Various aspects of the current implementation are impeding development and deployment work, as well as interoperatability with code elsewhere in the industry. Some of these issues are listed in this section. In the next section there will follow an attempt at prioritisation, also with respect to the expected workload at various points of a proposed upgrade roadmap.

Current deficiencies

  • Components may not be stopped or started whilst the installation is running.
  • Each component is not allocated a proper Spring context or ClassLoader, which prohibits the use of many Spring idioms
    • Resources may not be loaded from a component's area (without the use of hacks like this.getClassLoader().getResource - these must be placed in the shared ClassLoader
    • Execution within a component does not set the component's context ClassLoader to an appropriate value
  • It is architecturally impossible to declare implementation-private beans to a component. Every Spring bean dependency of an implementation bean must be visible to all code within Sakai.
  • It would be desirable to perform "JAR folding" for commonly-used libraries - which should be able to share code where they are using identical versions of the same libraries. Sakai's PermGen space is currently greatly inflated since every component and webapp loads separate versions of the same libraries into different classloaders.
  • Conversely, a couple of commonly-used libraries (Spring itself, and Hibernate) are inappropriately present at the shared ClassLoader level, which restricts standard usages by webapps and components alike. For example it is impossible for Spring 2.0 webapp developers to take advantage of custom Spring bean namespaces, and it is very hard to deploy technologies such as Alfresco which depend on an independent Hibernate configuration.

Draft roadmap

This section attempts to plot a "pay as you go" roadmap taking forwards the current Component Manager codebase, maintaining the greatest possible backwards compatibility with existing APIs and file layouts, whilst trying to smooth a path towards convergence with industry norms, as well as improving performance in the areas outlined above.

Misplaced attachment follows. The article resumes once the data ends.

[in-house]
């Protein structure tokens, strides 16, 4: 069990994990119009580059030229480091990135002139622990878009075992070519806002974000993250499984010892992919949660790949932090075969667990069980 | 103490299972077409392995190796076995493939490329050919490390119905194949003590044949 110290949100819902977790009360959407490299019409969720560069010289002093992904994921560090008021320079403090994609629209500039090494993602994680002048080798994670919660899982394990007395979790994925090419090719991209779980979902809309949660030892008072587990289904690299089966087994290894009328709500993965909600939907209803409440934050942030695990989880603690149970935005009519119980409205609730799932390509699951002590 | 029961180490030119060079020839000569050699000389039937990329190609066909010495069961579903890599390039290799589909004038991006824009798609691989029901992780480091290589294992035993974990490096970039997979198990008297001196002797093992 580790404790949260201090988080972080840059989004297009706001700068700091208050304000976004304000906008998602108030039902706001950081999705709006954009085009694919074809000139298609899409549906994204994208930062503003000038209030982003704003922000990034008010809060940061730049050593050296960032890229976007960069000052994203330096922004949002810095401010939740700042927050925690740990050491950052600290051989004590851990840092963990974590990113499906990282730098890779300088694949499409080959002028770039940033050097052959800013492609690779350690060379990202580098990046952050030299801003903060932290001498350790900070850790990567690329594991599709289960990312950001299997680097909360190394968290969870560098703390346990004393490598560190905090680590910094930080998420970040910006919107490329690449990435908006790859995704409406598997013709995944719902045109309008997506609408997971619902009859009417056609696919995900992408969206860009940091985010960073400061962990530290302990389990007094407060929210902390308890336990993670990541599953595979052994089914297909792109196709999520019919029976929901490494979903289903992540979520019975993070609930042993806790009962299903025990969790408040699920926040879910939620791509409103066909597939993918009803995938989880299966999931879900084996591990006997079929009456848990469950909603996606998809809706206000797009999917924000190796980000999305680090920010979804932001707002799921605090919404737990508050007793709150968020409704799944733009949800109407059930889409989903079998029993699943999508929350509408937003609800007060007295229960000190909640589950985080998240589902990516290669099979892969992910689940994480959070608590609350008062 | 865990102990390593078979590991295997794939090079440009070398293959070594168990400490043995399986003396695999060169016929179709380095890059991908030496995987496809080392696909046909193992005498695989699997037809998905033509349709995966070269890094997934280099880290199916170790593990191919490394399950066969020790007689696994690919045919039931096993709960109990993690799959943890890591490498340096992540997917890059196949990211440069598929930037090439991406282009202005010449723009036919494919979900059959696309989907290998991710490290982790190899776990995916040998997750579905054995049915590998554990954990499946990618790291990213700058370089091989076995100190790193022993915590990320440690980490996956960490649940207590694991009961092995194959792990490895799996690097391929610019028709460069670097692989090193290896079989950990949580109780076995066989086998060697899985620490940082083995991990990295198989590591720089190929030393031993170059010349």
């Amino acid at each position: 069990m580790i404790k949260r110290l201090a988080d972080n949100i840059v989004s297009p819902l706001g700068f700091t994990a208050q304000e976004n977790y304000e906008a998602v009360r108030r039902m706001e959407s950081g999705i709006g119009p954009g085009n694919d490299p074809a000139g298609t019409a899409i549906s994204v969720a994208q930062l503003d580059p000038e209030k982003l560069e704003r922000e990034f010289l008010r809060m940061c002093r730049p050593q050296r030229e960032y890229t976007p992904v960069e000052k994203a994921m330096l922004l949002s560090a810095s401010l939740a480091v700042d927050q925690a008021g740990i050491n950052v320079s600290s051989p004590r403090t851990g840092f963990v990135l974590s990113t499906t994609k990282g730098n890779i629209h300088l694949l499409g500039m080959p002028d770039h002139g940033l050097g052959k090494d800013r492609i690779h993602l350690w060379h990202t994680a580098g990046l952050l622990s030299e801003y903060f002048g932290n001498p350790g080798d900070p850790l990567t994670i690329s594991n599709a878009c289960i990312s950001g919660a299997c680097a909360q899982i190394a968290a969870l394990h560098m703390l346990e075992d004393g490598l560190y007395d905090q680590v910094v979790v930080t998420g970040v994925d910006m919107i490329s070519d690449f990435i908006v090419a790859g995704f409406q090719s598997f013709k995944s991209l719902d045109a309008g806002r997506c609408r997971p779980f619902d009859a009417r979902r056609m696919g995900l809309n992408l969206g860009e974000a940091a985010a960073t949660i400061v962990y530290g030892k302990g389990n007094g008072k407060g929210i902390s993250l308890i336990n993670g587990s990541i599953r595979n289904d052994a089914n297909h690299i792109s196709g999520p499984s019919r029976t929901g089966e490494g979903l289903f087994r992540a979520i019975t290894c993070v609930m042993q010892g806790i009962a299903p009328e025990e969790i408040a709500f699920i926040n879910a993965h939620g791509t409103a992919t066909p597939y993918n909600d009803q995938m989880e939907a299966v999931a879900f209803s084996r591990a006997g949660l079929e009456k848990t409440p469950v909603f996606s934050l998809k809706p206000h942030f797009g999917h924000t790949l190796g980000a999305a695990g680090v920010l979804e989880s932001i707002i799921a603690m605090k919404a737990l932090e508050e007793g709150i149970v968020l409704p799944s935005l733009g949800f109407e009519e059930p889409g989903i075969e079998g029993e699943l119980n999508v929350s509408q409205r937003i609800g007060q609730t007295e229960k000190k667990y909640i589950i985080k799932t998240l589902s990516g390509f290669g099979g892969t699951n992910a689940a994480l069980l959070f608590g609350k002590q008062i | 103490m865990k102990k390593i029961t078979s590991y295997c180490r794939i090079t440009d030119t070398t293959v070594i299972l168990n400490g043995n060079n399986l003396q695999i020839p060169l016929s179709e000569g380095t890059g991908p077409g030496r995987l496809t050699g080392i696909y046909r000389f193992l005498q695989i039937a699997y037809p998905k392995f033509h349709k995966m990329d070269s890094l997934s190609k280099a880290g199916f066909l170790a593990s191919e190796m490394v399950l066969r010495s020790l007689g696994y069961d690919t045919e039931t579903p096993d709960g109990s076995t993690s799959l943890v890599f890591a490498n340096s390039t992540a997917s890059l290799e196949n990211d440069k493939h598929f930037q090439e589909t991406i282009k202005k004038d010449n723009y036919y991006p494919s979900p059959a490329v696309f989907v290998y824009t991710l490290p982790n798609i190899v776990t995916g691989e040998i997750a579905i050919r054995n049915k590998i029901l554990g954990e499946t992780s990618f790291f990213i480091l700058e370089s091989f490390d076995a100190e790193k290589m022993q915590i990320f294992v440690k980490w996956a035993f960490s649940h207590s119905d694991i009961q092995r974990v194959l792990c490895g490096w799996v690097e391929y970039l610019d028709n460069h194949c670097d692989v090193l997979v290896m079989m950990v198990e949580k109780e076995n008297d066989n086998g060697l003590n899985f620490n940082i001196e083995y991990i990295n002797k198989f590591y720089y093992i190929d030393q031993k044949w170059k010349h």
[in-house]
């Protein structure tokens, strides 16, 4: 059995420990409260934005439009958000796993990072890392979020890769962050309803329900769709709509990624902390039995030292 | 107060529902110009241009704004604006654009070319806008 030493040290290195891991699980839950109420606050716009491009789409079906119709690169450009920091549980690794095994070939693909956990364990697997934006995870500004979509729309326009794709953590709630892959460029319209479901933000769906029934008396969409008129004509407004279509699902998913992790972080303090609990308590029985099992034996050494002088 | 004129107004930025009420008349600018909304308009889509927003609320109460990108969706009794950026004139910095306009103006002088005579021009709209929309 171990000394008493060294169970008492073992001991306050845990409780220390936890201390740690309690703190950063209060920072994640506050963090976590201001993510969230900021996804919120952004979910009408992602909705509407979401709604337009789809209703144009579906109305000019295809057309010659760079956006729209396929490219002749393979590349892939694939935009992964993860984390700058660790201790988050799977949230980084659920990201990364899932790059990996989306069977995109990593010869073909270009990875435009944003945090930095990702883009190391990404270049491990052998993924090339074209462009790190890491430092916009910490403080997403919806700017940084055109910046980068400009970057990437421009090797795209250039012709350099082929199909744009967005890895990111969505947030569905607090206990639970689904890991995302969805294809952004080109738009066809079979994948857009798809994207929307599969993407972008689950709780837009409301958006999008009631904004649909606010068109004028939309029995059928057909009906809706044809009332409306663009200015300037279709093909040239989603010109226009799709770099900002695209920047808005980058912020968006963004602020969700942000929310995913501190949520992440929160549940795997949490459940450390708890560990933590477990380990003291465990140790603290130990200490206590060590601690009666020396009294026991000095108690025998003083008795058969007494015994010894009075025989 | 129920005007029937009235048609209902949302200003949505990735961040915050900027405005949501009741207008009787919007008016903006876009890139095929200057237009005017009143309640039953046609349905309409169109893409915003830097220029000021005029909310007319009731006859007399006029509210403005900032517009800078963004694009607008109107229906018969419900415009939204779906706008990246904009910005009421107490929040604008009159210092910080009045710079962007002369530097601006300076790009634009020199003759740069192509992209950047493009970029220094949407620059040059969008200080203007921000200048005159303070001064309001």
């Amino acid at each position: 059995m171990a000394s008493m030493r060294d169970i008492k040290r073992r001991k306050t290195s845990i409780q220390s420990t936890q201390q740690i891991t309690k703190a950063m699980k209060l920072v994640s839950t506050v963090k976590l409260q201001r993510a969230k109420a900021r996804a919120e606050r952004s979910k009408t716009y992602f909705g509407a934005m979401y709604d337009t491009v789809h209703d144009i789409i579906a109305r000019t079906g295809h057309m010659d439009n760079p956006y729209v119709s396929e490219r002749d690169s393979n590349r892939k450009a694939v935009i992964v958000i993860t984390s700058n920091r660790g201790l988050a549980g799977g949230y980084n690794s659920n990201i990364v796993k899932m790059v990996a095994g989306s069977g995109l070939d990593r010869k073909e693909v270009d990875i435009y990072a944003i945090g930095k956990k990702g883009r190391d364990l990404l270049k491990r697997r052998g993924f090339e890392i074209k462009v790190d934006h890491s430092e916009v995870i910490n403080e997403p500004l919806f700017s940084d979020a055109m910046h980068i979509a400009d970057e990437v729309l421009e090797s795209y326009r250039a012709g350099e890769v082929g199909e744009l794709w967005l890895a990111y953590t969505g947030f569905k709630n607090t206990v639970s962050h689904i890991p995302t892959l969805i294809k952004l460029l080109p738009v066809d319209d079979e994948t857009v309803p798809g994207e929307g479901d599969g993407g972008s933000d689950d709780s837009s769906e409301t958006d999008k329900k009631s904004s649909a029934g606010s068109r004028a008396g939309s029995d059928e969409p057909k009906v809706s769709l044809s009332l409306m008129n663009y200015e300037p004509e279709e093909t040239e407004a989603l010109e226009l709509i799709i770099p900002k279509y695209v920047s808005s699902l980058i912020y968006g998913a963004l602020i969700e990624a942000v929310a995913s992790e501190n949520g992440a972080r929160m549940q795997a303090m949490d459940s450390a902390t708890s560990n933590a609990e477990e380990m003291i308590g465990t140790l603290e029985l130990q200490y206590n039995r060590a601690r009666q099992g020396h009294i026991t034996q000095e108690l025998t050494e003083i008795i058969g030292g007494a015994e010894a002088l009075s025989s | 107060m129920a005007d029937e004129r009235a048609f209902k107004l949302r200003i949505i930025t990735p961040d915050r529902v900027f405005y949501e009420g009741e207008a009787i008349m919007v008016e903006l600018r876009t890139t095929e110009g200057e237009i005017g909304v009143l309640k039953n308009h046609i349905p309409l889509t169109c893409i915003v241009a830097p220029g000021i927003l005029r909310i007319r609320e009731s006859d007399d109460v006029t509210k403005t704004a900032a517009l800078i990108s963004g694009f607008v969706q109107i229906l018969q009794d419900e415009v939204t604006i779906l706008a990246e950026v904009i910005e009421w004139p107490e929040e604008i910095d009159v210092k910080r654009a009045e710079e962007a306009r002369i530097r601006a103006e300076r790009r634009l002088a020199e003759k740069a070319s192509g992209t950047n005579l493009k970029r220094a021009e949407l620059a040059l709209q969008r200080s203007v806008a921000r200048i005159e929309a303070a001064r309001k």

Stage 1 - "simple" proxy layer reestablishing correct ClassLoader semantics.

Estimated time: 2-3 days. This would, for each bean in the shared area, dispense a proxy rather than the real bean. The behaviour of the proxy would be simply to save and restore the correct context ClassLoader, which would be registered against the bean itself. This should achieve the aim of restoring the ability to let Spring-enabled tools resolve resources in the standard way, which would let more Spring-enabled libraries to be deployed into components without code changes (e.g. JMX, Alfresco, etc.). It is probable that most resources (configuration files) could be moved out of the shared area at this point (e.g. Hibernate .hbm files, .properties files, etc.). No disruption is envisaged to existing code, although any code which currently relies on reflection to "forge" references to methods which are not visible in the public API/parent of a implementation bean at this point will break. There is (should be) no code of this nature in Sakai, with the possible exception of the new "Config Editor" tool (question).

Stage 2 - "live" proxy layer capable of swapping bean references in response to component load/unload.

Estimated time: 1 week. This would detect changed datestamps on key files in the components area (probably initially only components.xml) and initiate reload of the associated component. Key abilities:

  • JARs should be copied into a "private area" before code loading to prevent obstructing file handles (primarily on Windows).